I must be bi-text-ual. How else can I explain why one half of me loves the sort of fairy tale romances that are written with the express purpose of making my wee little heart go pitter-patter, while the other half of me loves combat-sex; the kind of erotic fight for the supremacy of flesh and feelings that Aleksandr Voinov delivers, where men circle and challenge and verbally spar, and then go ahead and get their sweat on? I can’t, so I just had to make up a word. It works.
Nikolai Krasnorada and Henri LeBeau’s sortie begins not on the battlefield but in the boardroom, and eventually ends in the bedroom, where, of course, they flesh out (if you’ll pardon the pun) the lines of demarcation between what is business and what is pleasure and what is the business of pleasure and what that pleasurable business means to Nikolai, who, up to that point, had never found a man interesting enough to make him forget he’s not gay. It’s a tangled web of emotions—the kind you feel in your heart and mind—and feelings—the kind you sense on your skin, the sounds and smells and tastes that burrow their way not only under your flesh but into your psyche, as well; the sorts of things that make you begin to believe your every thought has been hijacked by lust, warring between instinct and intellect.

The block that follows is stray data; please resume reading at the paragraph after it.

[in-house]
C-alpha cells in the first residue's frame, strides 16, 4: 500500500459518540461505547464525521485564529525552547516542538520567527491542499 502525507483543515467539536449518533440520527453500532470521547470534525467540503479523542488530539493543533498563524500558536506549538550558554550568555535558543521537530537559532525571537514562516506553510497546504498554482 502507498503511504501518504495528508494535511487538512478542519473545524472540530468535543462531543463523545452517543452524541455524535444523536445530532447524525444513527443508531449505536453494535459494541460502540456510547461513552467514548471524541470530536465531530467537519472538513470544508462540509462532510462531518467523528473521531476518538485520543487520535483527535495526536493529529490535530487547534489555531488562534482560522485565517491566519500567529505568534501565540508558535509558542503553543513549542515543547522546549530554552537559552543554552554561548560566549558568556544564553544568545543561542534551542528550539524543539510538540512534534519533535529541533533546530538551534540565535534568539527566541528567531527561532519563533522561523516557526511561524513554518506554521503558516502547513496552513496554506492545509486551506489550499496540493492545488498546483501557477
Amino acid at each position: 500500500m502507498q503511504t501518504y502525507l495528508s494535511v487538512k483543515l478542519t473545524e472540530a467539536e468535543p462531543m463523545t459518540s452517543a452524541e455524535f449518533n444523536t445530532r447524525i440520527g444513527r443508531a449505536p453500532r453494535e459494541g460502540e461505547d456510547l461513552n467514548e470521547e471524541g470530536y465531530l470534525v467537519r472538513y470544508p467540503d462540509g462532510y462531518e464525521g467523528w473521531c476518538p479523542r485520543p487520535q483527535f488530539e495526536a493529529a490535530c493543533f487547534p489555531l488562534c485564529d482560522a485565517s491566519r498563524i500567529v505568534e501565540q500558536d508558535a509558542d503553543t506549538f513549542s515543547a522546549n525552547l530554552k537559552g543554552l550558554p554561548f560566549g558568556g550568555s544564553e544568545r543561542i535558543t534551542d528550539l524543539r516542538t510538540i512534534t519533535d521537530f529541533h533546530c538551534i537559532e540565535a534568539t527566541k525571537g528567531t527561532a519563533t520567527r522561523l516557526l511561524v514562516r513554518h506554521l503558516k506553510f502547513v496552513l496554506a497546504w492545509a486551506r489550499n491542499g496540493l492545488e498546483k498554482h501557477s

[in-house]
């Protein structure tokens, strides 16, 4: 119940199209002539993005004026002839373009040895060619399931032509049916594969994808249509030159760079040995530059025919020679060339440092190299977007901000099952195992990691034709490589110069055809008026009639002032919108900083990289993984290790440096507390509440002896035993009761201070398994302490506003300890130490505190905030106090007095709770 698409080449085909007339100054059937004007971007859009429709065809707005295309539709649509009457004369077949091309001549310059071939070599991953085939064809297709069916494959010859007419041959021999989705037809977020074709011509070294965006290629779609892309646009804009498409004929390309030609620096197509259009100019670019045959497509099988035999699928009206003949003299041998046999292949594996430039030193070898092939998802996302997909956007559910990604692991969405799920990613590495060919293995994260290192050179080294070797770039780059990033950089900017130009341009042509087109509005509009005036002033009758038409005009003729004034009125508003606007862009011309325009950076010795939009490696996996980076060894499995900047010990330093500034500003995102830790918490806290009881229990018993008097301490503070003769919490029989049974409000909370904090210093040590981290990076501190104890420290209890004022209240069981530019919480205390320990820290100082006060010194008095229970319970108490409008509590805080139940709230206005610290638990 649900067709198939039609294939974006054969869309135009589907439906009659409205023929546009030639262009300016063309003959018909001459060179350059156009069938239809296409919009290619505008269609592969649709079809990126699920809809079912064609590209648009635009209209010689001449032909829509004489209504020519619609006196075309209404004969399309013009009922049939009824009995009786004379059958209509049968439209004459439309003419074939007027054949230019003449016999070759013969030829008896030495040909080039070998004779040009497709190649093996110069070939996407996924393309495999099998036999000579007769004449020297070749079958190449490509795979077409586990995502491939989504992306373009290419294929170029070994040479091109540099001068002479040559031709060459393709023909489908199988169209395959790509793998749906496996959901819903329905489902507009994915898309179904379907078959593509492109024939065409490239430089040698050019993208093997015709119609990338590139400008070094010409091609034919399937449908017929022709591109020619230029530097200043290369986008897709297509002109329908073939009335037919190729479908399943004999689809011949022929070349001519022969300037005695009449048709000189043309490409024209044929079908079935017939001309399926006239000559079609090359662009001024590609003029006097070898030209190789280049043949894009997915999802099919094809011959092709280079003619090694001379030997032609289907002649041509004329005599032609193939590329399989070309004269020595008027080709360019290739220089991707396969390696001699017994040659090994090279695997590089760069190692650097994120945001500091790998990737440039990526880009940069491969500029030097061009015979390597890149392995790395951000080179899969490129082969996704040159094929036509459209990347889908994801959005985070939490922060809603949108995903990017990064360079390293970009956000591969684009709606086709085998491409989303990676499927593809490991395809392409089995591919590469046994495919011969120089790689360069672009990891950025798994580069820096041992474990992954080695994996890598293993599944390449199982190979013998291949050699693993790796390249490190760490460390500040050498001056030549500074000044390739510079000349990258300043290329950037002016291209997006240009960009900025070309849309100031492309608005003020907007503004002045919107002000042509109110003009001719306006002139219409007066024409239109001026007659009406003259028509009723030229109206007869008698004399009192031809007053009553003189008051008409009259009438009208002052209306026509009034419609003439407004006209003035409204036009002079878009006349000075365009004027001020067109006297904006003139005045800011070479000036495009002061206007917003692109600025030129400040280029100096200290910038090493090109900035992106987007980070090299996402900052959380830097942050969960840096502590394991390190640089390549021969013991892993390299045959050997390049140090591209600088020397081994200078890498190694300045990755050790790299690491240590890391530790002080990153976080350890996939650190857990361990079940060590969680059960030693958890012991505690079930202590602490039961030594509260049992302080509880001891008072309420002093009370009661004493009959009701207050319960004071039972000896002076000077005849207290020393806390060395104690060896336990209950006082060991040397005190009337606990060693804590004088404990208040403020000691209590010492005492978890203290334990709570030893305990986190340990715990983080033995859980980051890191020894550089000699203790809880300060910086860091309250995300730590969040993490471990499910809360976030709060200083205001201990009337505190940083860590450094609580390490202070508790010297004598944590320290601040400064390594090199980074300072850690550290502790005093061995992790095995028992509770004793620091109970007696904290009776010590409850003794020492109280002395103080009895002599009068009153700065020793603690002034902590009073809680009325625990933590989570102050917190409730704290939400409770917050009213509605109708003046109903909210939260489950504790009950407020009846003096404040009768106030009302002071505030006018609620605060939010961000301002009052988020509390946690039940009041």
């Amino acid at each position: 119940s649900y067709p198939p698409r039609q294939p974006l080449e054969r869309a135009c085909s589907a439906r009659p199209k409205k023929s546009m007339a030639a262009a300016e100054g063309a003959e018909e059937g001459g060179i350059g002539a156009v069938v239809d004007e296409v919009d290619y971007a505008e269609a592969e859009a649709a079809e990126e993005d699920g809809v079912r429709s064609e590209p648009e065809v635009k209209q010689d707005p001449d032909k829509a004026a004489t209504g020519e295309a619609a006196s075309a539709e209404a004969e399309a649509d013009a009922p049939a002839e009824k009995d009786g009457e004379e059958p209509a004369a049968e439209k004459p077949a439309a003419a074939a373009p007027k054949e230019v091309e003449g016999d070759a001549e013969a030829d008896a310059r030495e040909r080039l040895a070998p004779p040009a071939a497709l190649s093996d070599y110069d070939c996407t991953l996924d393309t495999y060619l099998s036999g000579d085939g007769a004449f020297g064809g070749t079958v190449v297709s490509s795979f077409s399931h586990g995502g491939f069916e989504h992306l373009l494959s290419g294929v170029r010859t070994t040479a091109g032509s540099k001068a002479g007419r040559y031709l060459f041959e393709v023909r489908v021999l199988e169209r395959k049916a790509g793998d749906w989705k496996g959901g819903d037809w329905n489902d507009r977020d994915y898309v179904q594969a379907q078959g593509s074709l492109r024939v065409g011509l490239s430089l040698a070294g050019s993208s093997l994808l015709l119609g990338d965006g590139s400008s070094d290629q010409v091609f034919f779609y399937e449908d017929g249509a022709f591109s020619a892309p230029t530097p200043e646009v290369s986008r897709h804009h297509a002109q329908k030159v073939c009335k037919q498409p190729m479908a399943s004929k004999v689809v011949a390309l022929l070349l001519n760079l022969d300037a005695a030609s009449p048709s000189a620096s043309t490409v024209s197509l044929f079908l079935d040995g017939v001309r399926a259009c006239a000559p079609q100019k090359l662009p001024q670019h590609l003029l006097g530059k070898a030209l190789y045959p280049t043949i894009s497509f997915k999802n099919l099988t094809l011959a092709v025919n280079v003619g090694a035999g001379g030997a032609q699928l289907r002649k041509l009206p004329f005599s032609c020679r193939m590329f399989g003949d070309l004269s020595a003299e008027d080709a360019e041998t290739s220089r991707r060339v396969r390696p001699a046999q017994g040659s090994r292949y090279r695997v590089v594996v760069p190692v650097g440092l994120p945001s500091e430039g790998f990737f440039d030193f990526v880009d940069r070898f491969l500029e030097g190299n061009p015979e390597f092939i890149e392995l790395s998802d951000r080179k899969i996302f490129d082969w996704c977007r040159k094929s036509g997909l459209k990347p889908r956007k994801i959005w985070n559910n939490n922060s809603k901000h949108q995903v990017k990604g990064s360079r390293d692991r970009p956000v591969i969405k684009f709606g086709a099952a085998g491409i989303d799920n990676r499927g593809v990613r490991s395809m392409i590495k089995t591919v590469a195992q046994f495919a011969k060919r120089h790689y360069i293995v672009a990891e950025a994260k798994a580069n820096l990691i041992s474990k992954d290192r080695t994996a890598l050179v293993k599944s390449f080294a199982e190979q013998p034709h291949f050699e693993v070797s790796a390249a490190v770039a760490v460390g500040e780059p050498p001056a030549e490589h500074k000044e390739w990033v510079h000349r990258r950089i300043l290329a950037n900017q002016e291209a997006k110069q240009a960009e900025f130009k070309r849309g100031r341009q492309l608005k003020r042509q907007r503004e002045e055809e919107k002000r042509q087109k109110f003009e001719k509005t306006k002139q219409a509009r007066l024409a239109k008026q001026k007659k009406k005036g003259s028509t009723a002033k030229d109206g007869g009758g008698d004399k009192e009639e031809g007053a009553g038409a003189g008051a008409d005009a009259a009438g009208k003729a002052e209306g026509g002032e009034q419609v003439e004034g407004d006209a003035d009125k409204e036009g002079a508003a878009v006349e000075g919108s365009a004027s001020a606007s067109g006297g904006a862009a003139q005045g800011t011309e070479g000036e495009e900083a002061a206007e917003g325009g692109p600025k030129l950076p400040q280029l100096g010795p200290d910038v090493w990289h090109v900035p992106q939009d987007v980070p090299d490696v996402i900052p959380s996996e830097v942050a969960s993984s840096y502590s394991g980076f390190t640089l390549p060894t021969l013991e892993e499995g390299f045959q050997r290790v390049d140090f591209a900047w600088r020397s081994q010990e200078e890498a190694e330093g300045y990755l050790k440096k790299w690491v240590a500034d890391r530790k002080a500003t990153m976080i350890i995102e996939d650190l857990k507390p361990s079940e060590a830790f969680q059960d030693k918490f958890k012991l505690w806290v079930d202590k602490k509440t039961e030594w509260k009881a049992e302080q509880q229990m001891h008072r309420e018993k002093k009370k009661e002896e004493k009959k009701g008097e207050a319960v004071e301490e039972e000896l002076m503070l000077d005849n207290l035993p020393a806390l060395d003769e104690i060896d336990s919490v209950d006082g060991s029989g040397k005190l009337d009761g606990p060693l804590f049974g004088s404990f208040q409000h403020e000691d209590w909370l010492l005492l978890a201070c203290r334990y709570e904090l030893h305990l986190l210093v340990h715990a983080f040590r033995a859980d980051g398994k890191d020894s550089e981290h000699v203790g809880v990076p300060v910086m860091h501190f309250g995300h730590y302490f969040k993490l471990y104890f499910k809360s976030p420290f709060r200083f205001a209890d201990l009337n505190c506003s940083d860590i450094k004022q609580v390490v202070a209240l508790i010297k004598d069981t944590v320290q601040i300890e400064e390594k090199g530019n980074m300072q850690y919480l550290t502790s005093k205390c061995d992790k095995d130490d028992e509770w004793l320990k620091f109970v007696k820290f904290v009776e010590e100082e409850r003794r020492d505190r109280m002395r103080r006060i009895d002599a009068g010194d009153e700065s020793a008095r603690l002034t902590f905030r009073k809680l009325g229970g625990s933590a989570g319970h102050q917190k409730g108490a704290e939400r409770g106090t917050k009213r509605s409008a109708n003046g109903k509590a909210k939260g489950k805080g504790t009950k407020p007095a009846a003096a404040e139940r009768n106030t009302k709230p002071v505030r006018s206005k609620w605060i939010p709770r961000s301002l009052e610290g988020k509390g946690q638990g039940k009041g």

Set against the backdrop of what was supposed to be an investment meeting between LeBeau Mining and Cybele Exploration, a meeting that soon turns into a bid for hostile takeover, Nikolai and Henri’s simple sexual encounter becomes a confusion of mistrust and loyalty and betrayal and anger; it becomes a matter of sleeping with the enemy, and Nikolai must retreat while at the same time strategizing an action plan that doesn’t include his heart becoming involved. He won’t go gentle into that good night. He will stand and fight—until it becomes clear Nikolai’s friend and mentor and Cybele CEO Ruslan Polunin has other plans.
The surest way to defeat a man in a battle of his own making is to refuse to enter the fray. It’s the kind of tactical maneuver that has a way of deflating an over-inflated sense of self-importance, calling the bluff of a man who has threatened you, then walking away with all your weapons intact, as well as acquiring a new one in the bargain; ready, willing, and able to relocate and allocate in new territory because it’s the parting shot that hits the mark and leaves behind the most damage.
Gold Digger is the story of a man who mines for gold but ends up discovering a far more valuable commodity when he explores his feeling and finds that someone and someplace to call home might be the greatest treasure of all. It’s the story of a man who learns that blood and biology aren’t necessarily what defines a father and son. It is the story of a man who eschews labels and simply goes about the business of claiming the one person who could very well make him happy for the rest of his life.
Nikolai and Henri are shrewd men and clever heroes who know how to push each other’s buttons, and who know that victory isn’t always measured in wins and losses, but in mutual triumphs.
This is pretty much Aleksandr Voinov the way I’ve come to expect him to be—at his provocative best.